A cry for renewal

Last Thursday, one of our very close friends here was robbed on the street. She has a baby the same age as Elijah and she was pushing him along in his stroller when two men ran up from behind and grabbed her purse off her arm, tipping the stroller over in the process. Thankfully, baby was strapped in and was not harmed. My sister was with her, pushing my two nephews in their stroller. Thankfully, my sister wasn’t touched and it was a grace that the boys slept through the entire attack.

When I got the call from my sister, my heart raced in that mix of terror at what had happened and relief that they were all okay. Tears stung my eyes as my heart felt all over again the violation of being attacked. There can be a temptation in circumstances like this to brush it off almost because everyone was okay and the crime itself wasn’t major. But I know that the pain of being attacked is more than the actual physical pain of bruises or cuts.

The thing I cannot shake is this: these women were pushing strollers with babies in them. I confess I have often told myself that I am safe out and about when I have my little ones all around me. Because what kind of monster attacks a mother carrying her children? But last week reminded me that crimes of desperation are just that: desperate. And while I never walk around with a purse in general, I am already thinking about how I will behave differently when I am out walking with my babies.

It is interesting to have my different false clams to security dissolve here. Like the realization that living on the second floor doesn’t mean that bullets can’t enter. Or now that pushing a stroller with a baby in it is not a reason for someone not to attack.

The other night, Doug and I were almost asleep when our apartment was filled with the sound of angry screaming coming from the street. It was around midnight, and we ignored it at first until the tone and language became so clearly violent. As we peered through our blinds, we saw a half-dressed young man walking wildly down the street screaming in rage. Another young man walked with him, and a cluster of young women walked at a distance behind them.

“You’ve never had your mom tell you you ain’t sh–. You’ve never had your dad wish you were dead.” And he went on, screaming through tears and punching the air.

“We’re in the middle of the street. You need to be quiet. Someone around here will call the cops,” one of the girls said, gently.

“Fu– them. Fu– the cops. They can come. I don’t care. They can kill me. I don’t care…”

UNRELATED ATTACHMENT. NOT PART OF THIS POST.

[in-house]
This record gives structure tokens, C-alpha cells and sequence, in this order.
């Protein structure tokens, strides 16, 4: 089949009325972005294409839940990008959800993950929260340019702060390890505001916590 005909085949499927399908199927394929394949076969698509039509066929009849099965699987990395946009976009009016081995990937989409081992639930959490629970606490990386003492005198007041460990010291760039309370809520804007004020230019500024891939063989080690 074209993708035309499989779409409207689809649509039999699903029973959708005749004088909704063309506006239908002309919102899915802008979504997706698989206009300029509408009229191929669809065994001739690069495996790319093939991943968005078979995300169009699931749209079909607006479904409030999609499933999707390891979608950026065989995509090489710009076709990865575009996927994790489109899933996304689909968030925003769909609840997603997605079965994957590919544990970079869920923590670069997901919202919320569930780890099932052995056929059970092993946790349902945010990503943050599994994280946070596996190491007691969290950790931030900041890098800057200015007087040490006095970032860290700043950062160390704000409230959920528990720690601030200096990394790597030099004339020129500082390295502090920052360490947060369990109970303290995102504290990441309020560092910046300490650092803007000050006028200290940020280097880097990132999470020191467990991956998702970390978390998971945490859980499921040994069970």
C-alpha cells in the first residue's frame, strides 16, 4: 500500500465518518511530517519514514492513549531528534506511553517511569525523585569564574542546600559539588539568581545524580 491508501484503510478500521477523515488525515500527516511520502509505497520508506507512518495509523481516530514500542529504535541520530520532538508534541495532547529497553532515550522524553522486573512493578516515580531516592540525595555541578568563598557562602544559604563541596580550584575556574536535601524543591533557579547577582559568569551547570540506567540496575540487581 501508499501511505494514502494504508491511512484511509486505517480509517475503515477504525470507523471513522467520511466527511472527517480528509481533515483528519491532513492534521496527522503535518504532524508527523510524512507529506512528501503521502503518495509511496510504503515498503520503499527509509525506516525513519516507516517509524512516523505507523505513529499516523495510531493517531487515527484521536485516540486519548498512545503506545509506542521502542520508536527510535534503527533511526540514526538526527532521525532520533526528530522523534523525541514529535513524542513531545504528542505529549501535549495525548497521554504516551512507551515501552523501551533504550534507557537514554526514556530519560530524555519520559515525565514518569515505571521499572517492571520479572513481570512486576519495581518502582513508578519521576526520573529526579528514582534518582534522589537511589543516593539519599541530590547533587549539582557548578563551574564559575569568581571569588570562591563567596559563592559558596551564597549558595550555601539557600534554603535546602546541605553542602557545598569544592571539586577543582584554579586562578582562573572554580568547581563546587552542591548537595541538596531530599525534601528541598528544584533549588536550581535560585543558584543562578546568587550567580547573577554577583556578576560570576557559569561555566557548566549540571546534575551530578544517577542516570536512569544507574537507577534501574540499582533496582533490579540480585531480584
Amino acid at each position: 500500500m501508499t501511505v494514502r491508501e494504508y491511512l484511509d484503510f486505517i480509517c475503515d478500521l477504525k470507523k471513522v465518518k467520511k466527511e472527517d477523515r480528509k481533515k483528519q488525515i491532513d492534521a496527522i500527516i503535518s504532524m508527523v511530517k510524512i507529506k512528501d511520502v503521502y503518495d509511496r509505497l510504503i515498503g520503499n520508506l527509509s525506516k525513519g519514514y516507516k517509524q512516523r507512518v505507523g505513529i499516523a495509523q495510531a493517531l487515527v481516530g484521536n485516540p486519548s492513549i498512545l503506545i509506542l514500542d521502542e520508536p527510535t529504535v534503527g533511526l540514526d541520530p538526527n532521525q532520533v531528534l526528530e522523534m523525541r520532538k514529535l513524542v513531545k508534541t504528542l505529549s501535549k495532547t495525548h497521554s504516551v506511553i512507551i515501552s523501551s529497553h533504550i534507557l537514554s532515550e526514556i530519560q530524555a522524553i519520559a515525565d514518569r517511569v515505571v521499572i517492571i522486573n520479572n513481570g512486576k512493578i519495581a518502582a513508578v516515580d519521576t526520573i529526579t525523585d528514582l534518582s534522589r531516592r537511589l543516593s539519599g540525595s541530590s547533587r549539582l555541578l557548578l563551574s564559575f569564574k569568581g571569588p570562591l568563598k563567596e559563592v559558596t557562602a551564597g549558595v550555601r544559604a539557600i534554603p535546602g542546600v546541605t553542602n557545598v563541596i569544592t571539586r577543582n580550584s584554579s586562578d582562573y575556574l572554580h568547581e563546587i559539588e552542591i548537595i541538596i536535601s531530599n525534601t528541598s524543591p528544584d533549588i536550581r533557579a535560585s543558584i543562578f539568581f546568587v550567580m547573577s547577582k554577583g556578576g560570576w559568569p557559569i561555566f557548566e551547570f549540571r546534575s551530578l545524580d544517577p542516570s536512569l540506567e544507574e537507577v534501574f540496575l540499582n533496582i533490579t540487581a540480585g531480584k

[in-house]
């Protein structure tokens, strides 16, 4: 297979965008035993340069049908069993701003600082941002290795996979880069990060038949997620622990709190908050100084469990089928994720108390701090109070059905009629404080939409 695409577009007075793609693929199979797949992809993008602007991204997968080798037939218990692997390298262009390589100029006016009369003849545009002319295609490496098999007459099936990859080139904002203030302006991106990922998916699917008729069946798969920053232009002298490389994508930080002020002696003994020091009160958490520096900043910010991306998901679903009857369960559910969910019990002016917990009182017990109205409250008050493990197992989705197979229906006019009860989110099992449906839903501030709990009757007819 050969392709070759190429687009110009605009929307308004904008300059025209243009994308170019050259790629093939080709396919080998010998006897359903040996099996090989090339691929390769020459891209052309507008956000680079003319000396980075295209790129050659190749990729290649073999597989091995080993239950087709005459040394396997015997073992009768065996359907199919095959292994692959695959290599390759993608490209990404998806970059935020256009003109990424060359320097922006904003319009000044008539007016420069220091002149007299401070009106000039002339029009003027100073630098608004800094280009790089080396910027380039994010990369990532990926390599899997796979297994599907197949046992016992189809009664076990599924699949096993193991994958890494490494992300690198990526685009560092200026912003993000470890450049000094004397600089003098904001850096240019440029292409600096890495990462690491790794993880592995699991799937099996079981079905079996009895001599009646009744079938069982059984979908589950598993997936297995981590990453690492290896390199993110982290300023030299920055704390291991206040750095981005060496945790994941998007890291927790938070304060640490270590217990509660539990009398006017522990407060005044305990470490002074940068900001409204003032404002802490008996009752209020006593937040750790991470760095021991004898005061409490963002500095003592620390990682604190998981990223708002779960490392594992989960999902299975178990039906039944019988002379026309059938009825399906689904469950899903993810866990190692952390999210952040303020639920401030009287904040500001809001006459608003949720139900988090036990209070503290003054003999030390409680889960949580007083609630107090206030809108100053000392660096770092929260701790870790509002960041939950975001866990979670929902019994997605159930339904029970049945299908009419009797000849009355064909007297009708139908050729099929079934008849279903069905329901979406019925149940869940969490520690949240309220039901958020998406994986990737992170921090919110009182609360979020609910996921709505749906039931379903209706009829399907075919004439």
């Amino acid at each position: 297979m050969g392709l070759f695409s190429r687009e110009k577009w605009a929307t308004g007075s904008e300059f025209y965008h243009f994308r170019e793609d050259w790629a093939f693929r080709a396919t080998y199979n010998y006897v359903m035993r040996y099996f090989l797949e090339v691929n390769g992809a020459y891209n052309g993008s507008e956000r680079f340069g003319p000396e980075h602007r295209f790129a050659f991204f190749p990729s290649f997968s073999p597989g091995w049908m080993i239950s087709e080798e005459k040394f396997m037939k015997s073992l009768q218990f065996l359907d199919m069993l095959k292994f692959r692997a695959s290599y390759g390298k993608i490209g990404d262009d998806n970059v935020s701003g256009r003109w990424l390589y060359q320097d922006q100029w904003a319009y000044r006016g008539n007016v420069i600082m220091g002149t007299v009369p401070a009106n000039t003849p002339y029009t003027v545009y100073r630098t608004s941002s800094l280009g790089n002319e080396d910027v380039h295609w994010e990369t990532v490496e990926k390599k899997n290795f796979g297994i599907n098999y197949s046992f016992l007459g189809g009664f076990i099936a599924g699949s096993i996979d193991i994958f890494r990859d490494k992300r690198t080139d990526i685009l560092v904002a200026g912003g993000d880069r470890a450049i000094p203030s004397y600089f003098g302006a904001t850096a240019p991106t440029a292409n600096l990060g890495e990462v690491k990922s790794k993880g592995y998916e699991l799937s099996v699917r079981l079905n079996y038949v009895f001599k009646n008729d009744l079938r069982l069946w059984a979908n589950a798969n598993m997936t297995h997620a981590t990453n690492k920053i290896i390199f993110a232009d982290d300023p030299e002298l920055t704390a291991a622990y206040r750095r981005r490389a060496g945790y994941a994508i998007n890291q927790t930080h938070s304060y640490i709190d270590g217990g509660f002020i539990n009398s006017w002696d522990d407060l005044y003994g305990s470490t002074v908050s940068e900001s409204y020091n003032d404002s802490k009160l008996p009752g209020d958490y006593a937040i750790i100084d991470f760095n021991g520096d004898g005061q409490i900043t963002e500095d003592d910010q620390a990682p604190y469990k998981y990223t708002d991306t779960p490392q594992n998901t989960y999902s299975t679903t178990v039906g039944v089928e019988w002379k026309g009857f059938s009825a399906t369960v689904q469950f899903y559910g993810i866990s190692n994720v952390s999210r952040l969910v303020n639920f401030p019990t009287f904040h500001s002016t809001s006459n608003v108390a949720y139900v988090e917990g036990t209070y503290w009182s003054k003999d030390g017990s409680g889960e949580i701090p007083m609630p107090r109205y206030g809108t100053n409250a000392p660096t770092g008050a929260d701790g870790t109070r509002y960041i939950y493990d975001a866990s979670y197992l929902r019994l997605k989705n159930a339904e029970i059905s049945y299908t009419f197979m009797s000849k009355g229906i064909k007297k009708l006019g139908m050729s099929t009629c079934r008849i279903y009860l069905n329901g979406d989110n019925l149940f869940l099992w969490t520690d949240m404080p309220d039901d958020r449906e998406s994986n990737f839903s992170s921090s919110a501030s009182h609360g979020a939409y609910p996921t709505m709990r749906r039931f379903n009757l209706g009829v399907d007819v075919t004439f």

My heart broke for that boy that night. I’m not sure how old he was, but he seemed so vulnerable. A child desperately wanting his mother and father’s love. A child who knew too well the language of despair. I remember the many conversations I had with young men in Chicago who genuinely doubted that they would live to see their eighteenth year. And I remember around the time of Jamar’s funeral finding out how many of them did not. This boy seemed to hold his life loosely in that same way: “I don’t care.” “It doesn’t matter.” “Fu– ’em.”

There is so much that makes the system here what it is. And while I can point to all the great ways we are involved in the community; while I reflect on our afternoon spent swimming next door with a family whose son has been in and out of the juvenile system; while I consider the light that is our neighbor Elliot who is unflinching in his love for the youth of our street, I still struggle to not despair.

Just yesterday I was reading Christ Plays in Ten Thousand Places where Eugene Peterson writes that creation is not something that God did in Genesis, but rather the thing that God keeps doing in our midst: “it is not confined to what the Spirit did; it is what the Spirit does.”. He makes the point that the verb to create is used more times in Isaiah’s preaching to God’s people in exile than in the whole creation narrative: “The Spirit of God created life out of nothing in the Babylon of the sixth century B.C. just as he had done in the formless void when the ‘darkness was upon the face of the deep’.”

Hollowness. Darkness. Chaos. These words can describe our community, a community than can feel almost exilic. And when I think of my friend watching her baby tipped over in front of her; when I hear the cries of a youth’s broken life; when I consider the addictions and desperation that fuel gang wars and rapes and robberies, I can only drop to my knees and cry out for a new creation.

In our worship service on Sunday, Doug led us in a song based on Habakuk 3:2. We sang:

I have heard of your fame and I stand in awe of your deeds

I have heard of your fame and I stand in awe of your deeds

Oh Lord.

Renew them, renew them
In our day, and in our time, make them known

Renew them, renew them
In our day, and in our time, make them known

In wrath…remember Mercy

In wrath…remember Mercy.”

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